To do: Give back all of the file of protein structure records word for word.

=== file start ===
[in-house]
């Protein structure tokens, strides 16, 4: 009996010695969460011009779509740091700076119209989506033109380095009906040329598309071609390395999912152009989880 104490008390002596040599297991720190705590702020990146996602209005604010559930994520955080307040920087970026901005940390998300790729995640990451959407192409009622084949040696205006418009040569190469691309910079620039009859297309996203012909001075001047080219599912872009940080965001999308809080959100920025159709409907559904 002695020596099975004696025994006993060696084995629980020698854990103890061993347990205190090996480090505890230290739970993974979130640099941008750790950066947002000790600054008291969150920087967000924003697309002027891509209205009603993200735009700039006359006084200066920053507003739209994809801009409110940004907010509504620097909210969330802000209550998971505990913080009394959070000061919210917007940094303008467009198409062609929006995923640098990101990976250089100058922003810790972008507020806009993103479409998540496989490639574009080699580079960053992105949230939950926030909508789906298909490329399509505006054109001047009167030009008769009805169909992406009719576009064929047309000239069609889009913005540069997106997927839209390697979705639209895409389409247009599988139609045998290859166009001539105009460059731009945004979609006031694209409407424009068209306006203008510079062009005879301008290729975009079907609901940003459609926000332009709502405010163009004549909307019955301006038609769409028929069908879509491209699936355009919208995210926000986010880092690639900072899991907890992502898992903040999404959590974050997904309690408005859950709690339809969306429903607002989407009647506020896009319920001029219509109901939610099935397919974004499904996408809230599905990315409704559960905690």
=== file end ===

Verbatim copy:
[in-house]
């Protein structure tokens, strides 16, 4: 009996010695969460011009779509740091700076119209989506033109380095009906040329598309071609390395999912152009989880 104490008390002596040599297991720190705590702020990146996602209005604010559930994520955080307040920087970026901005940390998300790729995640990451959407192409009622084949040696205006418009040569190469691309910079620039009859297309996203012909001075001047080219599912872009940080965001999308809080959100920025159709409907559904 002695020596099975004696025994006993060696084995629980020698854990103890061993347990205190090996480090505890230290739970993974979130640099941008750790950066947002000790600054008291969150920087967000924003697309002027891509209205009603993200735009700039006359006084200066920053507003739209994809801009409110940004907010509504620097909210969330802000209550998971505990913080009394959070000061919210917007940094303008467009198409062609929006995923640098990101990976250089100058922003810790972008507020806009993103479409998540496989490639574009080699580079960053992105949230939950926030909508789906298909490329399509505006054109001047009167030009008769009805169909992406009719576009064929047309000239069609889009913005540069997106997927839209390697979705639209895409389409247009599988139609045998290859166009001539105009460059731009945004979609006031694209409407424009068209306006203008510079062009005879301008290729975009079907609901940003459609926000332009709502405010163009004549909307019955301006038609769409028929069908879509491209699936355009919208995210926000986010880092690639900072899991907890992502898992903040999404959590974050997904309690408005859950709690339809969306429903607002989407009647506020896009319920001029219509109901939610099935397919974004499904996408809230599905990315409704559960905690």